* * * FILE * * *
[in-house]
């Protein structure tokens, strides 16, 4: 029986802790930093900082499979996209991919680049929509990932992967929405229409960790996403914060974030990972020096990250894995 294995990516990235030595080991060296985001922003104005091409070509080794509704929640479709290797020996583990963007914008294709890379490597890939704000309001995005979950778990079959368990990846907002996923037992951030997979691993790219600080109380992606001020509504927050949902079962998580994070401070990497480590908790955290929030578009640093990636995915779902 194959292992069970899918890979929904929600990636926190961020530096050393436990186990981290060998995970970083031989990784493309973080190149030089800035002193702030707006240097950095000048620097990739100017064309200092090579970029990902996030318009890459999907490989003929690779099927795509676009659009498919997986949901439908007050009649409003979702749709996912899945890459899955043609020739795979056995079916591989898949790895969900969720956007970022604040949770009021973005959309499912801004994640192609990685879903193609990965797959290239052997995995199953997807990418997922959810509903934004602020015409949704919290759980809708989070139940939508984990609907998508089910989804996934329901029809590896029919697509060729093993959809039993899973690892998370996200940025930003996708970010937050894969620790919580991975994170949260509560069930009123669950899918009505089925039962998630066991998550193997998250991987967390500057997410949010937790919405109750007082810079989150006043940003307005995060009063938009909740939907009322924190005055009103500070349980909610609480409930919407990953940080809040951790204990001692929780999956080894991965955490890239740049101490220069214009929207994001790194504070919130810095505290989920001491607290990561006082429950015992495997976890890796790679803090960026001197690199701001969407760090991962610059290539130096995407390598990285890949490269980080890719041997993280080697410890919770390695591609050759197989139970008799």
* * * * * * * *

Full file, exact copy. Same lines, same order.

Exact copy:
[in-house]
């Protein structure tokens, strides 16, 4: 029986802790930093900082499979996209991919680049929509990932992967929405229409960790996403914060974030990972020096990250894995 294995990516990235030595080991060296985001922003104005091409070509080794509704929640479709290797020996583990963007914008294709890379490597890939704000309001995005979950778990079959368990990846907002996923037992951030997979691993790219600080109380992606001020509504927050949902079962998580994070401070990497480590908790955290929030578009640093990636995915779902 194959292992069970899918890979929904929600990636926190961020530096050393436990186990981290060998995970970083031989990784493309973080190149030089800035002193702030707006240097950095000048620097990739100017064309200092090579970029990902996030318009890459999907490989003929690779099927795509676009659009498919997986949901439908007050009649409003979702749709996912899945890459899955043609020739795979056995079916591989898949790895969900969720956007970022604040949770009021973005959309499912801004994640192609990685879903193609990965797959290239052997995995199953997807990418997922959810509903934004602020015409949704919290759980809708989070139940939508984990609907998508089910989804996934329901029809590896029919697509060729093993959809039993899973690892998370996200940025930003996708970010937050894969620790919580991975994170949260509560069930009123669950899918009505089925039962998630066991998550193997998250991987967390500057997410949010937790919405109750007082810079989150006043940003307005995060009063938009909740939907009322924190005055009103500070349980909610609480409930919407990953940080809040951790204990001692929780999956080894991965955490890239740049101490220069214009929207994001790194504070919130810095505290989920001491607290990561006082429950015992495997976890890796790679803090960026001197690199701001969407760090991962610059290539130096995407390598990285890949490269980080890719041997993280080697410890919770390695591609050759197989139970008799």